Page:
Section XVII:

Special Requirements and Guidance for Investigators

WPP #: XVII-17

Title 17:

Additional Department of Education (DoEd) and National Institute on Disability and Rehabilitation Research Requirements (NIDRR) for Human Subject Protection

Effective Date:


Revision History:


Policy Statement

All non-exempt research involving human participants supported (funded) by the Department of Education (DoED) or the National Institute on Disability and Rehabilitation Research (NIDDR) must comply with additional requirements in order to be approved by the IRB. These requirements will hereafter be referred to as DoED requirements. DoED-supported research must be reviewed by the VCU IRB (not an external IRB), regardless of funding source.

Procedures and Guidance

  1. Regulatory Requirements:

    DoED supported research must comply with the following regulatory requirements:

    This section identifies specific additional requirements for IRB review not covered by Title 45 CFR 46, Subparts B, C and D; 21 CFR 50, 56, 312, and 812; and elsewhere in the VCU IRB Written Policies and Procedures (WPP).

    1. Cooperative Research [34 CFR 97.114] – Cooperating institutions may only rely upon the review of another qualified IRB with the approval of the department or agency head. VCU may rely on a collaborating institution’s IRB and vice versa only when the department or agency head has approved the reliance.
    2. Research Involving Disabled Subjects [34 CFR 350.4(c)(1)] – When the research is sponsored by the National Institute on Disability and Rehabilitation and when children with disabilities or persons with mental disabilities are purposely included as research subjects, IRB membership must include at least one person who is primarily concerned with the welfare of these subjects.
    3. FERPA: Use of Educational Records – Access to educational records is regulated by the Family Educational Rights and Privacy Act (FERPA), which stipulates generally that schools must have written permission from the parent or eligible student in order to release any information from a student’s education record.
      1. Researchers wishing to obtain data from educational records for the purposes of research are generally limited to the following options:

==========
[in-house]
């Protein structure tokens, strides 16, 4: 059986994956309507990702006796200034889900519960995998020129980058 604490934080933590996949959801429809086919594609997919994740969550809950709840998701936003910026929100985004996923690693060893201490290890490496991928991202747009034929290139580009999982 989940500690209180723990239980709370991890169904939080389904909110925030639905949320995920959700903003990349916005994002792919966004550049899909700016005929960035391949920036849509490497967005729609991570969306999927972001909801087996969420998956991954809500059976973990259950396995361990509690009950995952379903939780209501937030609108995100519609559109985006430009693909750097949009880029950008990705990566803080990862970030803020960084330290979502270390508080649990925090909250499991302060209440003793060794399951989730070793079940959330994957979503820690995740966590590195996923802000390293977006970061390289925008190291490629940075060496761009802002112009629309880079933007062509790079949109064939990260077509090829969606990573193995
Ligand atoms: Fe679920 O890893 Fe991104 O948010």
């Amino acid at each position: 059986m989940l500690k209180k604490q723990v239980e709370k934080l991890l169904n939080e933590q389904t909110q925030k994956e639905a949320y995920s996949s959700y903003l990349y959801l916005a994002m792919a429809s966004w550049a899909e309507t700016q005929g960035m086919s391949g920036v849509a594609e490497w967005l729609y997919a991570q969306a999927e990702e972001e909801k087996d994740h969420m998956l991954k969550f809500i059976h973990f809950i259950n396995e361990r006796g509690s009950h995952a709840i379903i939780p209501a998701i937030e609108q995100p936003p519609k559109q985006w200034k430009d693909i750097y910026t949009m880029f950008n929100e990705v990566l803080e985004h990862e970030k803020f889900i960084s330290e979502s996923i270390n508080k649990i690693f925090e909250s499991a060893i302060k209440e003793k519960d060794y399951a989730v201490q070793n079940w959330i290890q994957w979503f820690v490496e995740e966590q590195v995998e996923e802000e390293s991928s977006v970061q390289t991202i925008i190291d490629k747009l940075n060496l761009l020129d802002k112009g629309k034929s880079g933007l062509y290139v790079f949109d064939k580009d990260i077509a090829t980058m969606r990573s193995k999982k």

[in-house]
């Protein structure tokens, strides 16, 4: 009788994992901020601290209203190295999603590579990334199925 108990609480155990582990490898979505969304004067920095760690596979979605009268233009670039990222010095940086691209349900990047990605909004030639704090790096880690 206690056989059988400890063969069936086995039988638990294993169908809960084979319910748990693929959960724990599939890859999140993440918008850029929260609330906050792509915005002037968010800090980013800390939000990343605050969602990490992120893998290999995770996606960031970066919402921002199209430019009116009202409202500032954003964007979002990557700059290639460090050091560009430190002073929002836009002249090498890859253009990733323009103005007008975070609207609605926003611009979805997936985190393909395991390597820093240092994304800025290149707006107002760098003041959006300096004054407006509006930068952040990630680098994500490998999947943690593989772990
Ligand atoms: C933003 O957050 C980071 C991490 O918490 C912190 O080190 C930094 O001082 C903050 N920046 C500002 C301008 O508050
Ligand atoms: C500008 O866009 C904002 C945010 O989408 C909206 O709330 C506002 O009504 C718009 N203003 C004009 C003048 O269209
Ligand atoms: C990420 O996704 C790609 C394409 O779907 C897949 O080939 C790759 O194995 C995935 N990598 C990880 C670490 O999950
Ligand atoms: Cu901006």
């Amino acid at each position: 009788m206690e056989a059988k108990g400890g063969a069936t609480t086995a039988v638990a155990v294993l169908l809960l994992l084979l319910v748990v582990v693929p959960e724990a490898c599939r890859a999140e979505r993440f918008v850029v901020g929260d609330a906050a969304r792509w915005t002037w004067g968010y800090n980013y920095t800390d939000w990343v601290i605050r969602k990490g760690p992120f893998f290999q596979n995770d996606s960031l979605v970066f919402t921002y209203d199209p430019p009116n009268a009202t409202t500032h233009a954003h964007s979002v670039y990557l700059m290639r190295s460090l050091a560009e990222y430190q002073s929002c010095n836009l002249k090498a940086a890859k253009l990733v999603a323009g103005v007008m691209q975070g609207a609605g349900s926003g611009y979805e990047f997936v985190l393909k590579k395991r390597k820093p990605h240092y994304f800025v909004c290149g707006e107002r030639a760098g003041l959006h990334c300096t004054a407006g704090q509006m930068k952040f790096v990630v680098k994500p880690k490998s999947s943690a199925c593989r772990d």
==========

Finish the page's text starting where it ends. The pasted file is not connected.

1. Directory Information – Schools may disclose, without parental permission, directory information such as student name, address, telephone number, data and place of birth, honors and awards, and dates of attendance. Parents and eligible students can elect to restrict access to student directory information.
        2. De-identified information – A school official with legitimate access (other than the researcher) may strip the records of any identifying information and provide the data to the researcher. De-identified records may not include any of the following personal identifiers:
          1. Student’s name and other direct personal identifiers such as the student’s social security number or student number.
          2. Indirect identifiers such as the name of the student’s parent or other family members; the student’s or family’s address, and personal characteristics or other information that would make the student’s identity easily traceable, date and place of birth, and mother’s maiden name.
          3. Biometric records, including one or more measurable biological or behavioral characteristics that can be used for automated recognition of an individual, including fingerprints, retina and iris patterns, voiceprints, DNA sequence, facial characteristics, and handwriting.
          4. Other information that, alone or in combination, is linked to a specific student that would allow a reasonable person in the school community, who does not have personal knowledge of the relevant circumstances, to identify the student with reasonable certainty.
        3. Written, Informed Consent – Parents or eligible students may be approached to provide signed informed consent. The consent must specify:
          1. The records to be released
          2. Reasons for the release
          3. Parties to whom records may be released
          4. Notice that, upon parental or adult student request, the school will provide him/her with a copy of the records disclosed
          5. Notice that, upon parental request, the school will provide the student with a copy of the records disclosed
        4. Disclosure to other school officials whom the school has determined to have a “legitimate educational interest” [34 CFR 99.31(a)(1)] – In these instances, the school must determine that the records being disclosed will be for a “legitimate educational interest,” including the specific educational interests of the child. A FERPA exception letter from the school is required to be submitted with the IRB application to document that the school has determined the use is allowable. In a K-12 school setting, this letter should typically come from the school superintendent. In a university setting, the university registrar is usually the official from whom this letter should come.
        5. Research conducted for or on behalf of the school [34 CFR 99.31(a)(7)] – Educational records may be released to organizations conducting studies for, or on behalf of, educational agencies or institutions for the purpose of developing, validating, or administering predictive tests, administering student aid programs, and improving instruction if the following apply: